ORONO, Maine — Anyone who has driven through downtown after a sports or performing arts event at the University of Maine campus knows how long the wait at the traffic lights can be.
Orono Public Works Director Rob Yerxa hopes a coming project will alleviate some of that congestion. The town recently received grant money to help regulate the lights during peak hours, which will in theory regulate traffic flow and make it easier to drive through downtown.
The grant also includes funds to replace pedestrian crossing signals at some of the downtown intersections.
Funding for the project, which comes to $110,000, was secured through the Bangor Area Comprehensive Transportation System, or BACTS, which was part of a larger grant proposal submitted to the Maine Department of Transportation.
The town is required to provide a 25 percent match, which comes to $27,500. Yerxa said the matching funds will be included in the budget for the coming fiscal year.
Orono’s Town Council approved the project earlier this week.
The project includes replacing the existing controllers at the intersections of Mill and Main streets, Pine and Main streets, and College Avenue and Park Street, which is an extension of Main Street, and installing fiber connections from Park to Pine streets.
“The improved traffic flow, we’re hoping, allows for a safer traffic flow, too, [because] as people get backed up they get frustrated,” Yerxa said. “There will also be better cues for pedestrians as they try to navigate the intersections.”
The fiber connection will allow the Park and Pine intersections to communicate, which Yerxa said will better regulate traffic flow during peak times, such as the evening flow of cars from the UMaine campus or after hockey games at Alfond Arena.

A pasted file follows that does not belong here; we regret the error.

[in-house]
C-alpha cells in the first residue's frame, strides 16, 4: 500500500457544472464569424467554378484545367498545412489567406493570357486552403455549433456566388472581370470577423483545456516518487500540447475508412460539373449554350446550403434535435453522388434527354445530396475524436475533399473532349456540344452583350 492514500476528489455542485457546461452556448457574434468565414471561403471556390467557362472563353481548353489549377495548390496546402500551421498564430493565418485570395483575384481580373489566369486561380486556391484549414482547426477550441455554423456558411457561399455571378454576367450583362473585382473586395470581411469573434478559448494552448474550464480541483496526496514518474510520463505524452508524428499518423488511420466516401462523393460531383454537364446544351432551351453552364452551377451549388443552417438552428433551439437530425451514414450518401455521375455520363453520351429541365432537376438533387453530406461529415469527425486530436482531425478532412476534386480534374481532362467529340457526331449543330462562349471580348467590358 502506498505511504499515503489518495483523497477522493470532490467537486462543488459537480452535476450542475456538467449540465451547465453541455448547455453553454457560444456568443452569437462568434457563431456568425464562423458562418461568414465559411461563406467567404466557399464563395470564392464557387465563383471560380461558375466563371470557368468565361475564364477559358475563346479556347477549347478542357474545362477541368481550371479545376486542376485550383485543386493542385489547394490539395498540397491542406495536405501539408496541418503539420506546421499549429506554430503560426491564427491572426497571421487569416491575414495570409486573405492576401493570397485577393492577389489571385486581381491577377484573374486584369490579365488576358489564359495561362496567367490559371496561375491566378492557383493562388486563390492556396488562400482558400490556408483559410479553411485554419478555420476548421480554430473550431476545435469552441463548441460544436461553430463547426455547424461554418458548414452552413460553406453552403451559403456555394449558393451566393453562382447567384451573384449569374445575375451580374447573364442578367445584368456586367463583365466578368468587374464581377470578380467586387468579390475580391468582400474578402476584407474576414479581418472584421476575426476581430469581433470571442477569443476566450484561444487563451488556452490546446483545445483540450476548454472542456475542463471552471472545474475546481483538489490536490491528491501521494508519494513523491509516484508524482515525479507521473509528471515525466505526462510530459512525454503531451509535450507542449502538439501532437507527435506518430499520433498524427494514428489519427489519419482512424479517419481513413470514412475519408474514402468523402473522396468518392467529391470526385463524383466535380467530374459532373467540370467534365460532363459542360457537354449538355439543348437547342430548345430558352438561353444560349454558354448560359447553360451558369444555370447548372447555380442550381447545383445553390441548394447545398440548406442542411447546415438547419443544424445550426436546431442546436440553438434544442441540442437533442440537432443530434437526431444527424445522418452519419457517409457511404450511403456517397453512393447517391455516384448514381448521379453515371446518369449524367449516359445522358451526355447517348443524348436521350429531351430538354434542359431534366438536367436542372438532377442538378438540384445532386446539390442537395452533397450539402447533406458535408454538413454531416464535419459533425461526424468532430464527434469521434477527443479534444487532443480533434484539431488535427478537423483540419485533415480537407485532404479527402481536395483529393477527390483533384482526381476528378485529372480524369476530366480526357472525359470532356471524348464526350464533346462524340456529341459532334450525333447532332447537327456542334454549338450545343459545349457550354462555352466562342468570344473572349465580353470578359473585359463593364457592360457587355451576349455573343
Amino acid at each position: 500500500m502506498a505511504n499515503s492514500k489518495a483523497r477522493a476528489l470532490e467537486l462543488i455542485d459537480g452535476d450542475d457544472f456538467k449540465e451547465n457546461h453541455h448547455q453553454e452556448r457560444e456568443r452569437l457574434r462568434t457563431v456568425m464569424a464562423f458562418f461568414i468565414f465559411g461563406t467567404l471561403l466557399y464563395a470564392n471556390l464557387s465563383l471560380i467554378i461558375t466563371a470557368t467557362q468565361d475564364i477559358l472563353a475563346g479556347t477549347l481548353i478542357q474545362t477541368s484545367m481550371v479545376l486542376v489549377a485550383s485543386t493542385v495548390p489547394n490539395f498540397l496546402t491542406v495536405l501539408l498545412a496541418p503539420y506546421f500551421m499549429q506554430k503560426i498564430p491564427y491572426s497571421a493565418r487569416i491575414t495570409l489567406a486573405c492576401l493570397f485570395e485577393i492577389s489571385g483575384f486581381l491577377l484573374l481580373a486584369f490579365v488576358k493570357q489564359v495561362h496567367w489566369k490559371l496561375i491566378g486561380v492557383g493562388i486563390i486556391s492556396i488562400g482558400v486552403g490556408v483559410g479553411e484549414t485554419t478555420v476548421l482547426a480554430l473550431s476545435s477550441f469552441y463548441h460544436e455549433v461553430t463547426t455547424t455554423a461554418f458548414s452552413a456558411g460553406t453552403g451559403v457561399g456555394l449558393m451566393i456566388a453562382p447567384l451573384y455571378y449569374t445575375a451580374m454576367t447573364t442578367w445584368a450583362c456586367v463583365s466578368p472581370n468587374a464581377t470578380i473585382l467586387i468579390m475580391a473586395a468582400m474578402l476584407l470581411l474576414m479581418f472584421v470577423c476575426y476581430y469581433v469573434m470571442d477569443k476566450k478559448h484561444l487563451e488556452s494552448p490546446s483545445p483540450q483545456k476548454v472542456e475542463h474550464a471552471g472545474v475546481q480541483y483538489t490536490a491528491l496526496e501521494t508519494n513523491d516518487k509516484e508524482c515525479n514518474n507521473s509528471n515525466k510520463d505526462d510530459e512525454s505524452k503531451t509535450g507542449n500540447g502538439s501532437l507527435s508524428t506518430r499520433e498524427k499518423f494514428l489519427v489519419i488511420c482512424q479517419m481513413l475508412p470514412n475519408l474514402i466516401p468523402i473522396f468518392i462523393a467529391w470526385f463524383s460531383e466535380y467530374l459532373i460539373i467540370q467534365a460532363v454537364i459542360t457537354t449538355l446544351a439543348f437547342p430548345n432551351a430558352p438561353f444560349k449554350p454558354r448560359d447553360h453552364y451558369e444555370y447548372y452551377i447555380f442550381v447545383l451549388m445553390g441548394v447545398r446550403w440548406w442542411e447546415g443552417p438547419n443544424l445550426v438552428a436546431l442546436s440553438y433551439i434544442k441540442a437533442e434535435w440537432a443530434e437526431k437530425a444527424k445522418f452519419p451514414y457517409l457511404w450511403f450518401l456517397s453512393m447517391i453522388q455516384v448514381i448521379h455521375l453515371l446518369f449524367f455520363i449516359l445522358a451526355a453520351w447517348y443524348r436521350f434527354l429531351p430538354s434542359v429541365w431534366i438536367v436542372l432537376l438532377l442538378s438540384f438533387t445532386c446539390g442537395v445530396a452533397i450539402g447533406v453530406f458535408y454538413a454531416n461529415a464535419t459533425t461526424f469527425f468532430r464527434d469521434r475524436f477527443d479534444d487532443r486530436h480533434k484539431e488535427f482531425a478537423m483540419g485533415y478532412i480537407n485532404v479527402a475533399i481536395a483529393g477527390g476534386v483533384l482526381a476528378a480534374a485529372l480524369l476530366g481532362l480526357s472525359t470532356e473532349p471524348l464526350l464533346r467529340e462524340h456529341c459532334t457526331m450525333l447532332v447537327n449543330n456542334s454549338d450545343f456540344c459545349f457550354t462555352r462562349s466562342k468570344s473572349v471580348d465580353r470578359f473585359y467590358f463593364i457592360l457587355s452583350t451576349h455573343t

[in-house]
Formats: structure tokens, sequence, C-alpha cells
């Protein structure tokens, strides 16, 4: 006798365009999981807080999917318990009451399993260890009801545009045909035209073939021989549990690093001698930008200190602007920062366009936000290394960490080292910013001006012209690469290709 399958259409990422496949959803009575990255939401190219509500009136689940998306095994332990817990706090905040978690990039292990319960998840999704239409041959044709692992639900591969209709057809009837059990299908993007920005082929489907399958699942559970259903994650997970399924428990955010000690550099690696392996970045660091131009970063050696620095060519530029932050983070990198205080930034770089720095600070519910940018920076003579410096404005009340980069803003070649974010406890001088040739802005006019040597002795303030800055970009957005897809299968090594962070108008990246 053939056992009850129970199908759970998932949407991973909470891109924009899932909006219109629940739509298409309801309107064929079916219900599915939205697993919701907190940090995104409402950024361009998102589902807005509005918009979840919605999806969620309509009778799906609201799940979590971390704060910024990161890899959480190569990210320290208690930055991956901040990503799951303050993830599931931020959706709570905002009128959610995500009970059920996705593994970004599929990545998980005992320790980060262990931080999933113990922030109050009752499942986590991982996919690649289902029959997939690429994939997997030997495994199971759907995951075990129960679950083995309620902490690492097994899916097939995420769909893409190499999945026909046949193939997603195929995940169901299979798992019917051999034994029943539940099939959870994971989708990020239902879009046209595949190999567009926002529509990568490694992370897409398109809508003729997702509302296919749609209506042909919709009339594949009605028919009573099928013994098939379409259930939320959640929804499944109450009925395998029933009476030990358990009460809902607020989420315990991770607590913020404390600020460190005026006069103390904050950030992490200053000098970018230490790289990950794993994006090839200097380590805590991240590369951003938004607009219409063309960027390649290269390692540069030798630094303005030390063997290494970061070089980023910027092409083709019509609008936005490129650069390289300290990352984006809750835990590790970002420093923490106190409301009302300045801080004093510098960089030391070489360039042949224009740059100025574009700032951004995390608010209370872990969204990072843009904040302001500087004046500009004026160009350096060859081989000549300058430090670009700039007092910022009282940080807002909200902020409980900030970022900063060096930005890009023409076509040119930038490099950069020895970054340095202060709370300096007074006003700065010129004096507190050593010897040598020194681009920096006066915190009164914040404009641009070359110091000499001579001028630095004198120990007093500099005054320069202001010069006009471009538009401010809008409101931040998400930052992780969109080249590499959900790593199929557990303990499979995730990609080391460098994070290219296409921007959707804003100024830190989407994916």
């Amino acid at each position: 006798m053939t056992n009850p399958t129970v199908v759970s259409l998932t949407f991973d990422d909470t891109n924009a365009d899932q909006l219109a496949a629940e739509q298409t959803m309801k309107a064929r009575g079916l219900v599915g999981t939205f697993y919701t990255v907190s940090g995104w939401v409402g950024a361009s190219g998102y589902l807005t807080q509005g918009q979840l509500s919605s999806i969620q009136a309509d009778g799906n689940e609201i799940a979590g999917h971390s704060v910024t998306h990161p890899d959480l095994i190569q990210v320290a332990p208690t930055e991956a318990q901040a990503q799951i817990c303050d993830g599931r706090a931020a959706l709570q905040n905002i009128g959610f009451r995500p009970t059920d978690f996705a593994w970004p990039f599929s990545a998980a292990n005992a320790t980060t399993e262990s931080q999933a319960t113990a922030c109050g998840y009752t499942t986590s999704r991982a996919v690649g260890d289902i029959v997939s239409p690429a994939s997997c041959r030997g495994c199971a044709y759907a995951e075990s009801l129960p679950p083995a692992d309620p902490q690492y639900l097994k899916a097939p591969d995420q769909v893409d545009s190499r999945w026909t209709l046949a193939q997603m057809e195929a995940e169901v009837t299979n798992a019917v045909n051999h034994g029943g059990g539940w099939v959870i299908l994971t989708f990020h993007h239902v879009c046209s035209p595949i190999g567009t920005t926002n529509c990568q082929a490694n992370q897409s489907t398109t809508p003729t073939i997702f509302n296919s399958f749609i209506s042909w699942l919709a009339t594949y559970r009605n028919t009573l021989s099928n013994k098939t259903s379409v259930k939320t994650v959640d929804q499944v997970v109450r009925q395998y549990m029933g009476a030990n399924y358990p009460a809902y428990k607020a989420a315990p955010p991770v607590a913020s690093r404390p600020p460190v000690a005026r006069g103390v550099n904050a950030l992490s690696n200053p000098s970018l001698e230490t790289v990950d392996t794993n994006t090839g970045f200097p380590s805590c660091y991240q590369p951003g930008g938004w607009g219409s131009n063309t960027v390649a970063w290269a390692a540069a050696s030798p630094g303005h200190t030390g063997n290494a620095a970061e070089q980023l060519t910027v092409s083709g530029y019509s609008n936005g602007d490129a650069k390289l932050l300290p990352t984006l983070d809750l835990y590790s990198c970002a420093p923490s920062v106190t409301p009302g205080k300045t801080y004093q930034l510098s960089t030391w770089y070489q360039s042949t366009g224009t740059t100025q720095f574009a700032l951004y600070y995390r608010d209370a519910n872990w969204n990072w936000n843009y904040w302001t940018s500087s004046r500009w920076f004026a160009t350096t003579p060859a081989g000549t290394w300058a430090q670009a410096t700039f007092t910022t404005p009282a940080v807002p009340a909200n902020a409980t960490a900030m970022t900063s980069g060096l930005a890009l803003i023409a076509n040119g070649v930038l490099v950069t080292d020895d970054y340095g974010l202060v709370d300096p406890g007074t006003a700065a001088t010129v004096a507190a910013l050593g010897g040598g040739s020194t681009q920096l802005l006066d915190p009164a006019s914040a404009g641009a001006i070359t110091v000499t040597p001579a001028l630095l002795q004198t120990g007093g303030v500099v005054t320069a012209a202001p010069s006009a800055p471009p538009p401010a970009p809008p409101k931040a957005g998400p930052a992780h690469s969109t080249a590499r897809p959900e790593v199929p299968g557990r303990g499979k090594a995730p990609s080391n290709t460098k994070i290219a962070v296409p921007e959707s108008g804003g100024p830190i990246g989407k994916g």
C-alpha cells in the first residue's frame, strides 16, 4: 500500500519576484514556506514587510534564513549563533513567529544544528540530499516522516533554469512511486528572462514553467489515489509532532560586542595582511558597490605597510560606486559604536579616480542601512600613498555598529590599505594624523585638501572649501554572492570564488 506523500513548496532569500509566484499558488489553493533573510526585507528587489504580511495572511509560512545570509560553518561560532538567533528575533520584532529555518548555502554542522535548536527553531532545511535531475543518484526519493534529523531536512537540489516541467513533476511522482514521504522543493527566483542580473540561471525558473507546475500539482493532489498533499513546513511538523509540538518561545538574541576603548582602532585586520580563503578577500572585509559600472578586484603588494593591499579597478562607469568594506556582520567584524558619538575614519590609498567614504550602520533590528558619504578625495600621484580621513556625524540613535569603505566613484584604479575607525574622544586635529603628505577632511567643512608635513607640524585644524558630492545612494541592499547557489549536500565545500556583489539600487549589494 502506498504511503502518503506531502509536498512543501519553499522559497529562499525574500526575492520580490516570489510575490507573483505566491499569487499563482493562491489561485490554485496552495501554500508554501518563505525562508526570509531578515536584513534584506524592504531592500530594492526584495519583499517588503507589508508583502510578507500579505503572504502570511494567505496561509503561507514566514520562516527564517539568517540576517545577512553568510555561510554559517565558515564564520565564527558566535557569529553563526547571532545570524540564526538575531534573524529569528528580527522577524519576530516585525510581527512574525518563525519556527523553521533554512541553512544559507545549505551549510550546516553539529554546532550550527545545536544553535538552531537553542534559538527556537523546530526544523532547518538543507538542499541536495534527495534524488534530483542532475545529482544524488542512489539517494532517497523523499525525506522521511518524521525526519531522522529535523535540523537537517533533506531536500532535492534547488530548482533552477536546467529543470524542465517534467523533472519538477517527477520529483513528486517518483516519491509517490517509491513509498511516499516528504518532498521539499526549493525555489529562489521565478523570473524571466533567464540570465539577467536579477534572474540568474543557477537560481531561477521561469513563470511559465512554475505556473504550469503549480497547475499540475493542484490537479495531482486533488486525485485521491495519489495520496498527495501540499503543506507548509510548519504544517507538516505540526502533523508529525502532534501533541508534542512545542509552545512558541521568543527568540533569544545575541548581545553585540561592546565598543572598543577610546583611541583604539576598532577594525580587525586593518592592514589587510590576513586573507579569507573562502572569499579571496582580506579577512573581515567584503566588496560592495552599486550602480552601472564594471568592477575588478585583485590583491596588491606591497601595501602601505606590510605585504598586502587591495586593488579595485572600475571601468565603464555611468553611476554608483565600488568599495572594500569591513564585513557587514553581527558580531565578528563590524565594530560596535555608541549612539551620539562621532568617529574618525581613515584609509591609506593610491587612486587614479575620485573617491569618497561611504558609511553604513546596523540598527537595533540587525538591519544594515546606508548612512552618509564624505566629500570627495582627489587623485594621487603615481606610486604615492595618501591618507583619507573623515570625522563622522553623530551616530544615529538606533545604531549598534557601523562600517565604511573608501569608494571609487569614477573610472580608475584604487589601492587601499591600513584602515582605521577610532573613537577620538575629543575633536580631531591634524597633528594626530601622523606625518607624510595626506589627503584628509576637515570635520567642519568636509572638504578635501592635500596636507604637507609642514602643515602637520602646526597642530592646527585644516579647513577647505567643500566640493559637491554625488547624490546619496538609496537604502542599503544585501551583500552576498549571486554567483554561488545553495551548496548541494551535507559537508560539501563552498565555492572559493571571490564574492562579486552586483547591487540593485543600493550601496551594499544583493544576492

“Those two intersections can basically talk to each other to take care of special event situations,” he said. “The intersections can react so that we have a longer green phase. This will work so you can drive straight through town, make the light and continue through town.”
The grant also includes funds to upgrade the signals and detection mechanism of the pedestrian lights at those intersections. The upgrades include video detection and countdown pedestrian signals so pedestrians know exactly how long they have to cross the intersection.
However, Councilor Mark Haggerty said erratic traffic lights, no matter how annoying to drivers, tend to slow down traffic. Consideration should still be given to pedestrian safety, he added, as the green lights become more regular.
“If we get all these lights going green, we’re going to be picking up traffic speed going down Main Street and I’d at least consider pedestrian safety along with traffic flow, especially at different times of day,” he said.
Yerxa said pedestrian safety will be taken into account.
The work is expected to be finished by December 2010 — just before the busy part of UMaine’s ice hockey schedule starts.
Yerxa said the intersection of Center and Main streets in Old Town, along with some intersections in Portland, also are included in the larger MDOT grant.